Analysis and Commentary

3 ways to help the $15 billion National Reconstruction Fund revive manufacturing

Analysis and Commentary

By Jarryd Daymond, University of Sydney

Australia’s federal parliament has approved a A$15 billion National Reconstruction Fund, intended to reverse the nation’s dwindling manufacturing sector. It is the “first step” in Prime Minister Anthony Albanese’s election promise “to revive our ability to make world-class products”.

The fund will focus on investing in high-tech manufacturing. There are seven priority areas:

  • clean energy
  • medical science
  • transport
  • value-added manufacturing in agriculture, forestry and fisheries
  • value-added manufacturing in mining
  • military equipment, and
  • “enabling capabilities”.

The fund is expected to operate commercially and deliver a return on its investments. Its approach will be similar to the Clean Energy Finance Corporation, which over the past decade has provided more than $10 billion in grants and loans to low-emission energy projects.

Investments will be in the form of loans, equity and guarantees. It will be a co-investment model, meaning private investors will have to match funds provided.

It will start with $5 billion. The other $10 billion will provided in instalments over the rest of the decade. After 2030, investments are expected generate enough revenue to support new projects. These decisions will be made by a board that will be independent of the federal government.

Criticisms of the fund

There is support for the fund from employer groups and trade unions. But there are also criticisms.

More broadly, some economists argue government-supported investment schemes misallocate resources, give certain businesses an unfair advantage, and slow down innovation over time by investing too much in one area and starving other innovative ideas of resources. As The Economist has put it, trying to “pick winners” can also mean investing in losers.

But government-backed investments do play a crucial role in providing financial support to commercialise new technology, for which attracting private investment is typically tough.

The federal opposition has complained the Albanese government should focus on more immediate challenges facing manufacturers, such as high energy prices and labour shortages.

Opposition frontbencher Paul Fletcher has expressed concern the fund will finance projects that “would not succeed in getting private sector finance – but which for political reasons the government wants to fund”. A factory in a marginal seat, for example.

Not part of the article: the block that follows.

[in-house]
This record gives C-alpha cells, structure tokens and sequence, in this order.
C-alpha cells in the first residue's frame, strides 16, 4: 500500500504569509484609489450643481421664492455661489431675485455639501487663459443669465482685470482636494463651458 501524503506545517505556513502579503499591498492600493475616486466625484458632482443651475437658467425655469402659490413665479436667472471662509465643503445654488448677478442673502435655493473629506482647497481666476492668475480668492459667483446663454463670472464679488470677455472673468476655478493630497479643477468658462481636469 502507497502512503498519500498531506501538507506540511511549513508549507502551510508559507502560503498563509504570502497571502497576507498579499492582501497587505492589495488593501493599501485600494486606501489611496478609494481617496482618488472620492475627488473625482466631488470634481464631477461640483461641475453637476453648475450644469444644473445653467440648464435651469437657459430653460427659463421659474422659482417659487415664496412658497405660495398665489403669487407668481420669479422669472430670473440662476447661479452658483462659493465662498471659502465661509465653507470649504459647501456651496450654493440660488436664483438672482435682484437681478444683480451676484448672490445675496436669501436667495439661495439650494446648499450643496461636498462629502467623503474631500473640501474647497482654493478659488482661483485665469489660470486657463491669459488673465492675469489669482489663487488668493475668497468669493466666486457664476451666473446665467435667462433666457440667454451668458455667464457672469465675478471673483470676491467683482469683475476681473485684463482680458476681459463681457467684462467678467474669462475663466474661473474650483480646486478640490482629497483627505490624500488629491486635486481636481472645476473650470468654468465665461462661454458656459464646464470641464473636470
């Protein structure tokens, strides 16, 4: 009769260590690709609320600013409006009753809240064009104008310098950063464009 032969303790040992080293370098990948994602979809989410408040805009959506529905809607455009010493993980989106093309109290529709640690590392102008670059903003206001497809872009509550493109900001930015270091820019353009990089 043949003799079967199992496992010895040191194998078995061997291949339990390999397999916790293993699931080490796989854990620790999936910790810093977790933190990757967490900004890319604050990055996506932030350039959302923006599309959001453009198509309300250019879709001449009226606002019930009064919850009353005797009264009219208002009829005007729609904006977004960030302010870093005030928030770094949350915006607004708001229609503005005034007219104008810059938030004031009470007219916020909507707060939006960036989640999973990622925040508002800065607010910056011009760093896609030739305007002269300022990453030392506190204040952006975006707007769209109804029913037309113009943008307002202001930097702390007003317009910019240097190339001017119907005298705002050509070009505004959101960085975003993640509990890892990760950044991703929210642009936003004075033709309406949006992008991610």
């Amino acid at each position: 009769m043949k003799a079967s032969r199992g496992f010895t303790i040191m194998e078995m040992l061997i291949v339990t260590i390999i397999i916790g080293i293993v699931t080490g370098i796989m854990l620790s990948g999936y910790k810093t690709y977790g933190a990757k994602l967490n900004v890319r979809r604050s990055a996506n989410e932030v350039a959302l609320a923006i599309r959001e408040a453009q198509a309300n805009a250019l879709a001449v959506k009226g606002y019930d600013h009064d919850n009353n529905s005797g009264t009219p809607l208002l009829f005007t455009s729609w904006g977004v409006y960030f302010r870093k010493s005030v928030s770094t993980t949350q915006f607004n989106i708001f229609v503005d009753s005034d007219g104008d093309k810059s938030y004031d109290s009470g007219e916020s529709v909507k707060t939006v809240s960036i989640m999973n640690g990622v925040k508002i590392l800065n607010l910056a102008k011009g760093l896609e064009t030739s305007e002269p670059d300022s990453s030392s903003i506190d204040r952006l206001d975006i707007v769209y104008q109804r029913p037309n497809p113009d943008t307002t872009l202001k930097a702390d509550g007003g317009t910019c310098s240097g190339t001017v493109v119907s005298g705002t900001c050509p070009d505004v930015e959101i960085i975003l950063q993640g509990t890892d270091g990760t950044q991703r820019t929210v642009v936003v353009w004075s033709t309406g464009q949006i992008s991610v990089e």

There are precedents for such concerns. The Morrison government, of which Fletcher was a senior member, did such things with funding for car parks and sporting facilities.

But it is also the case that such pork barrelling didn’t happen with the Morrison government’s $1.3 billion Modern Manufacturing Initiative, which provided grants in roughly the same priority areas as the new fund.

Despite political and financial incentives to find fault with it, the Albanese government has endorsed the Modern Manufacturing Initiative’s expenditure. It has criticised only the way the Morrison government manipulated the timing of funding announcements.

Nor has the Clean Energy Finance Corporation, established by the Gillard government in 2012, faced such criticisms. It is regarded as a success story across the political spectrum, from groups such as the Australian Conservation Foundation to mining magnate Clive Palmer.

The establishment of the National Anti-Corruption Commission should further give confidence that Albanese, a longtime champion of making things in Australia, is sincere about “complete transparency” for the National Reconstruction Fund.

3 ways to improve the fund

But to improve the fund’s chance of success, there are three things that can be done.

First, to achieve the transparency Albanese has promised, the fund should publicly share the reasoning behind its investment decisions, similar to how the Reserve Bank of Australia’s board publishes minutes of its monthly policy meetings. Being open about decision-making will build public trust in the fund’s transparency and fairness.

Second, the National Reconstruction Fund’s investment board will need to clearly outline investment priorities while staying flexible, so projects that span multiple sectors or applications don’t fall between the cracks. Breakthrough ideas may not fit neatly into a single category. For instance, synthetic biology technology can be used in food manufacturing and plastic recycling. It doesn’t belong to just one priority area.

Third, supporting individual projects isn’t enough. Here’s where those “enabling capabilities” are crucial. Changing the trajectory of manufacturing in Australia requires a supportive ecosystem that aligns things like funding and policy priorities in education and training, research being done in universities, immigration settings, and natural advantages.

Projects won’t succeed without skilled workers, strong research backing, and easy access to suppliers and customers.

Australia’s renewable energy sector is an example of a supportive environment that can lead to success. Australia has plenty of sun and wind, a growing number of skilled workers in the renewable energy field, top research institutions, a knowledgeable investor base thanks to the Clean Energy Finance Corporation, and a growing number of people who care about eco-friendly energy solutions.

By setting clear goals, encouraging innovation, and making decisions transparent, the fund stands the best chance to achieve what it has been created to do.The Conversation

Picture: credit

Jarryd Daymond, Lecturer, University of Sydney

This article is republished from The Conversation under a Creative Commons license. Read the original article.

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